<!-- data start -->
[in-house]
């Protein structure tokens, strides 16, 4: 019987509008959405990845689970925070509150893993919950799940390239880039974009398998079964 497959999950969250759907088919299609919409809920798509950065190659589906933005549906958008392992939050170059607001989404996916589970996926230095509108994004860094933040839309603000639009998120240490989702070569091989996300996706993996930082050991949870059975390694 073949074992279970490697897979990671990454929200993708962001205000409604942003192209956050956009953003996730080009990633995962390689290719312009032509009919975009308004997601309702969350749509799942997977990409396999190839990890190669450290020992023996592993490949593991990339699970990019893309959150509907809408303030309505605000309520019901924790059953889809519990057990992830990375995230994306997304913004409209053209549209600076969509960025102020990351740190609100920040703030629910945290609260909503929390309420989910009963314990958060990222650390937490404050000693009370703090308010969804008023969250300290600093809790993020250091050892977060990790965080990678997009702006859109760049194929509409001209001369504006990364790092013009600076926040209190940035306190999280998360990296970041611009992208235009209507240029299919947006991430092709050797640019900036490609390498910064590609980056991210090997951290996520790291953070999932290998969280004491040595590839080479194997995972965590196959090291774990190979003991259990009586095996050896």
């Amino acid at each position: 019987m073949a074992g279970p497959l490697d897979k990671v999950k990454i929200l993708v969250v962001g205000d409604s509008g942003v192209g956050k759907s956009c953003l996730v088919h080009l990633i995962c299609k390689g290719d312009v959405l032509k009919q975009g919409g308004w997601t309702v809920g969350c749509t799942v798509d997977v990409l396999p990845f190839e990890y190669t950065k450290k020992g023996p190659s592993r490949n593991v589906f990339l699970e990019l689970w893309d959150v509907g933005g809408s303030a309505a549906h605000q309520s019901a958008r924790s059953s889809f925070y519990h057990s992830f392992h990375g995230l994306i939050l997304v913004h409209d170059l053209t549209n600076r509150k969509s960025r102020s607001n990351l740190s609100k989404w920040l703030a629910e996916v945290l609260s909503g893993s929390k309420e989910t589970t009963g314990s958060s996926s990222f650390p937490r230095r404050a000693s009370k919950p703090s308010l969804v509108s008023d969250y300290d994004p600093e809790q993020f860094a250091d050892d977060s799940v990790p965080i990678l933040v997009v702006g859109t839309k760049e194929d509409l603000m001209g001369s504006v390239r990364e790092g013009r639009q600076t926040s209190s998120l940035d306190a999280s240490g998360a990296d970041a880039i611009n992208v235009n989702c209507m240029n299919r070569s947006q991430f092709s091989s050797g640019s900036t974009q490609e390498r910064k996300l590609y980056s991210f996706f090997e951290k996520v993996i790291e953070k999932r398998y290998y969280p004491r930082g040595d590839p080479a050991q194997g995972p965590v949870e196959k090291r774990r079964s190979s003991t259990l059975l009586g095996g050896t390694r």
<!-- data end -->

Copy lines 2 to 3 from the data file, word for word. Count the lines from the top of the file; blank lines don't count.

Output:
């Protein structure tokens, strides 16, 4: 019987509008959405990845689970925070509150893993919950799940390239880039974009398998079964 497959999950969250759907088919299609919409809920798509950065190659589906933005549906958008392992939050170059607001989404996916589970996926230095509108994004860094933040839309603000639009998120240490989702070569091989996300996706993996930082050991949870059975390694 073949074992279970490697897979990671990454929200993708962001205000409604942003192209956050956009953003996730080009990633995962390689290719312009032509009919975009308004997601309702969350749509799942997977990409396999190839990890190669450290020992023996592993490949593991990339699970990019893309959150509907809408303030309505605000309520019901924790059953889809519990057990992830990375995230994306997304913004409209053209549209600076969509960025102020990351740190609100920040703030629910945290609260909503929390309420989910009963314990958060990222650390937490404050000693009370703090308010969804008023969250300290600093809790993020250091050892977060990790965080990678997009702006859109760049194929509409001209001369504006990364790092013009600076926040209190940035306190999280998360990296970041611009992208235009209507240029299919947006991430092709050797640019900036490609390498910064590609980056991210090997951290996520790291953070999932290998969280004491040595590839080479194997995972965590196959090291774990190979003991259990009586095996050896």
């Amino acid at each position: 019987m073949a074992g279970p497959l490697d897979k990671v999950k990454i929200l993708v969250v962001g205000d409604s509008g942003v192209g956050k759907s956009c953003l996730v088919h080009l990633i995962c299609k390689g290719d312009v959405l032509k009919q975009g919409g308004w997601t309702v809920g969350c749509t799942v798509d997977v990409l396999p990845f190839e990890y190669t950065k450290k020992g023996p190659s592993r490949n593991v589906f990339l699970e990019l689970w893309d959150v509907g933005g809408s303030a309505a549906h605000q309520s019901a958008r924790s059953s889809f925070y519990h057990s992830f392992h990375g995230l994306i939050l997304v913004h409209d170059l053209t549209n600076r509150k969509s960025r102020s607001n990351l740190s609100k989404w920040l703030a629910e996916v945290l609260s909503g893993s929390k309420e989910t589970t009963g314990s958060s996926s990222f650390p937490r230095r404050a000693s009370k919950p703090s308010l969804v509108s008023d969250y300290d994004p600093e809790q993020f860094a250091d050892d977060s799940v990790p965080i990678l933040v997009v702006g859109t839309k760049e194929d509409l603000m001209g001369s504006v390239r990364e790092g013009r639009q600076t926040s209190s998120l940035d306190a999280s240490g998360a990296d970041a880039i611009n992208v235009n989702c209507m240029n299919r070569s947006q991430f092709s091989s050797g640019s900036t974009q490609e390498r910064k996300l590609y980056s991210f996706f090997e951290k996520v993996i790291e953070k999932r398998y290998y969280p004491r930082g040595d590839p080479a050991q194997g995972p965590v949870e196959k090291r774990r079964s190979s003991t259990l059975l009586g095996g050896t390694r």